New Brunswick circuit breaker ends in multiple northern provincial zones
By Jim Dumville, Local Journalism Initiative Reporter
RIVER VALLEY SUN
Health Minister Dorothy Shephard announced Thursday afternoon, Nov. 4, that the province will end COVID-19 circuit-breaker measures in three zones in northern New Brunswick while extending them in two zones in the southern end of the province.
In a virtual press conference with New Brunswick Chief Medical Officer of Health Dr. Jennifer Russell, Minister Shephard confirmed the end of the tightened restrictions in Zone 3’s northern portion of the Upper River Valley, and all of Zone 4, the Edmundston region, and Zone 5, the Campbellton region.
Shepard said the restrictions in Zones 3, 4 and 5 would end Friday, Nov. 5, at 6 p.m.
Shephard and Russell said the province based the decision to lift the circuit breaker in these regions on the vastly improved numbers, including a sharp decline in new COVID infections and active cases.
While the numbers are heading in the right direction in northern New Brunswick, Shephard and Russell expressed concern about what’s occurring in the southern New Brunswick regions of Moncton and Saint John.
As a result, Shephard said, the province would extend the circuit breakers in Zones 1, Moncton, and Zone 2, Saint John, for at least another week.
Russell said COVID-19 daily infections, active cases, hospitalizations and those in ICU continue to decline significantly since the introduction of the circuit breakers four weeks ago, but not in all areas of the province.
“Progress has emerged slowly and at different rates across our province,” she said, “Some areas have done very well in reducing the spread of the virus, while outbreaks persist elsewhere.”
In addition to the concerns leading to the extension of circuit-breaker measures in the Moncton and Saint John regions, Russell said Public Health would keep an eye on the sharp increase recently in Zone 7, the Miramichi area.
Russell said the Miramichi region saw a spike in new cases over the past week following an outbreak at a community shelter. She said health officials connected the spread of the virus to two separate clusters of infection.
Although concerned, Russell said, the COVID team in the area believes it can handle the rising numbers without implementing circuit-breaker measures.
However, she added, Public Health would monitor the Miramichi spread closely.
“We look very carefully at the patterns of transmission and the risk areas we’re seeing at what the potential impacts can be,” Russell said.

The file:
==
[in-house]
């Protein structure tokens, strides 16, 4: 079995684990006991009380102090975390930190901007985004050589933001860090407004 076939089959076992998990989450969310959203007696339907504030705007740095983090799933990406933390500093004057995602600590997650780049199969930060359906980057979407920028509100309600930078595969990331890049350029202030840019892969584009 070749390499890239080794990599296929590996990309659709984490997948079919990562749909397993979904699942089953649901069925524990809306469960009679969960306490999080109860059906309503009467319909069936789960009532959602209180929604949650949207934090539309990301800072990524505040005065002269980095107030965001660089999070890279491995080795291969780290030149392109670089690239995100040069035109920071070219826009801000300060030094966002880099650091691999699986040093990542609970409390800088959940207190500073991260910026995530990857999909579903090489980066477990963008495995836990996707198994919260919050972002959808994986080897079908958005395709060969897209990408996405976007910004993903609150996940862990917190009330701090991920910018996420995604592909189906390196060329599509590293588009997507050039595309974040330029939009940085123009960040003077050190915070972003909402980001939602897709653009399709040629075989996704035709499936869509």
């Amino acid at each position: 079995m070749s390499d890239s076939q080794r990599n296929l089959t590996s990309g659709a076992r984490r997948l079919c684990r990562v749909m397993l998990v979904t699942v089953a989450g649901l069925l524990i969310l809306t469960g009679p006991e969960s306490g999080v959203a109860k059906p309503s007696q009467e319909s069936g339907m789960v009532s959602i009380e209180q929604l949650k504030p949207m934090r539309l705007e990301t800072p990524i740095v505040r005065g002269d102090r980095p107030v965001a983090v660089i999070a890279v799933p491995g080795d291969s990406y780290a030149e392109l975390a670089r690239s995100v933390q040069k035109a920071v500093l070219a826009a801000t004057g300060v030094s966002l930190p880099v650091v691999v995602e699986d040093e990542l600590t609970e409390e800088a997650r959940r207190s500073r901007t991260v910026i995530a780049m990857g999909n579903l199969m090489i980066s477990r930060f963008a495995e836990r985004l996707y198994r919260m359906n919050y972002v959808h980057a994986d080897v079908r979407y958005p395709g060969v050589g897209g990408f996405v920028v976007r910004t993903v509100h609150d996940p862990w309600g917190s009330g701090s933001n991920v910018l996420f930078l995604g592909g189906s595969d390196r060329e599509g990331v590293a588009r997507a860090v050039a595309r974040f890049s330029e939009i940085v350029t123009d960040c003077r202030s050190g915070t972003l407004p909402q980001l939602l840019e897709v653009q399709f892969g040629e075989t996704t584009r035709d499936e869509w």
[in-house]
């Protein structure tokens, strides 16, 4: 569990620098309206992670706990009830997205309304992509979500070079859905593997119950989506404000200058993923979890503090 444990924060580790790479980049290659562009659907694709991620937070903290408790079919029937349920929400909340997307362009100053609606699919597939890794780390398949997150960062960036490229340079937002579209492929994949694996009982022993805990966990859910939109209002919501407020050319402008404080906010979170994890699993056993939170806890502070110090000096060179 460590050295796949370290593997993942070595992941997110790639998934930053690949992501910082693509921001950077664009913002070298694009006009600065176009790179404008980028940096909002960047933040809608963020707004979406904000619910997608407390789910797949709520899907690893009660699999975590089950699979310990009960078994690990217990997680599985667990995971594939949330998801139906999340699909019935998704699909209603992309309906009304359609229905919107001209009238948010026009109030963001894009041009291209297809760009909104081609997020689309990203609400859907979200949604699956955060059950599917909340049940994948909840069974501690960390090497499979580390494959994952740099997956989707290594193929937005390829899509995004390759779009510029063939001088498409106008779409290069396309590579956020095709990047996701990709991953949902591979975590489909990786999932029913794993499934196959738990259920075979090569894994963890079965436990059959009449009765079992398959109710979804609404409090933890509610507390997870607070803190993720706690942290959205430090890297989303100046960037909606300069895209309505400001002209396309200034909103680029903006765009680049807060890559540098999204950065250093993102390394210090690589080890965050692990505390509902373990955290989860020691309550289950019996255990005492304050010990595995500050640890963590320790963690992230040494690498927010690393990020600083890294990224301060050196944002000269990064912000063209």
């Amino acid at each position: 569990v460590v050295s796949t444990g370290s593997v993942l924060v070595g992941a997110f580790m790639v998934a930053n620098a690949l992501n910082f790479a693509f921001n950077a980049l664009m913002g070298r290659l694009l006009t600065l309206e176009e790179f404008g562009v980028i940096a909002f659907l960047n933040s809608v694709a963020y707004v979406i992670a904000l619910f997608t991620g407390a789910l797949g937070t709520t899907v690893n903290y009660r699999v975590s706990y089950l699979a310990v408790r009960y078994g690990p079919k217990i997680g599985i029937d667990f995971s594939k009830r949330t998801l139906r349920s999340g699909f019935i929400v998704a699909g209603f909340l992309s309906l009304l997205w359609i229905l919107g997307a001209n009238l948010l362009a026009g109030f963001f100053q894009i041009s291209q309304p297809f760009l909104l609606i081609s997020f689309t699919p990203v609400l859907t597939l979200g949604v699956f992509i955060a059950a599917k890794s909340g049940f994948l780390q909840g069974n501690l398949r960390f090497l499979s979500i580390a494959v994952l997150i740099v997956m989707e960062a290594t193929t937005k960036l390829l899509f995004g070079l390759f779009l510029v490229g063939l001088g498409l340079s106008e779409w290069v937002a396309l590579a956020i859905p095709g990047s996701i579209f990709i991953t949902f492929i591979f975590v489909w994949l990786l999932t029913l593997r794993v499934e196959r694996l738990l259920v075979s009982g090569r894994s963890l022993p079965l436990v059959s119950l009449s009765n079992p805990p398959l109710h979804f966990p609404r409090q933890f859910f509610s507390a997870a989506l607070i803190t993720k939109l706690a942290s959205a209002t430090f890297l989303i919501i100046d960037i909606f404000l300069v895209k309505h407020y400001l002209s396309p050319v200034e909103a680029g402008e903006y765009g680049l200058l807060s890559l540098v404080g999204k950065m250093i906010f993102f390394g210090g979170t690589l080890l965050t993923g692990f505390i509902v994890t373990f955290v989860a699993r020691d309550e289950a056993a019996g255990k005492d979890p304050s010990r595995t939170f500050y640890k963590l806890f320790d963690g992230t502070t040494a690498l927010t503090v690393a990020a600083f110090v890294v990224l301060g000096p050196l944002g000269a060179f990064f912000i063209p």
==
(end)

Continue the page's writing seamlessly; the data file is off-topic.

She said if the regional COVID team is correct and can stabilize the spread, no new measures would be needed. If not, they would consider a circuit breaker.
Public Health’s Thursday update also announced a person in the 70s from the Campbelltown region died because of COVID-19. That marks the 120th confirmed COVID-related death in the province since the pandemic began, with well over half occurring this autumn during the virus’s fourth wave.
During Thursday’s press conference, Russell clarified instructions to New Brunswick Royal Canadian Legions about regulations related to Remembrance Day activities next week. She apologized for incorrect information sent to some Legion members on Wednesday.
Russell said regulations would allow indoor and outdoor Remembrance Day ceremonies across the province, including circuit breaker areas, that respect current Public Health measures.
During the launch of the poppy campaign last week in Woodstock, Branch 11 president Nick Thomas said he and all members looked forward to seeing large crowds at the cenotaph services, following last year’s COVID-related reduction.
The Woodstock Legion also plans to host indoor events leading up to and during Nov. 11.
Numbers reported in the Public Health update on Thursday delivered positive numbers, with active cases less than half what they were just two weeks ago.
Russell said Public Health confirmed 39 new COVID-19 infections in the province in its daily update, a significant decline from the more than 100 daily cases reported just a few weeks ago.
She said New Brunswick hospitals are now treating 18 people, including 12 in ICU. Again both numbers represent a significant decline.
Shephard addressed the impact of COVID-19 on the province’s health system, noting the additional pressure caused by the ongoing CUPE strike, which includes several health-care workers.
She said the pandemic and strike forced both the province’s health network to postpone several health-care services.
“To date,” Shephard said, “7,991 appointments, including appointments for surgeries and procedures, had to be cancelled or postponed by Horizon Health Network.”
She said Horizon cancelled 188 surgeries, and its community health centre clinics and addiction and mental clinics continue to operate with reduced services.
Shephard said the Vitalitie network cancelled 661 appointments of outpatient care services, 90 surgeries and 18 MRI appointments.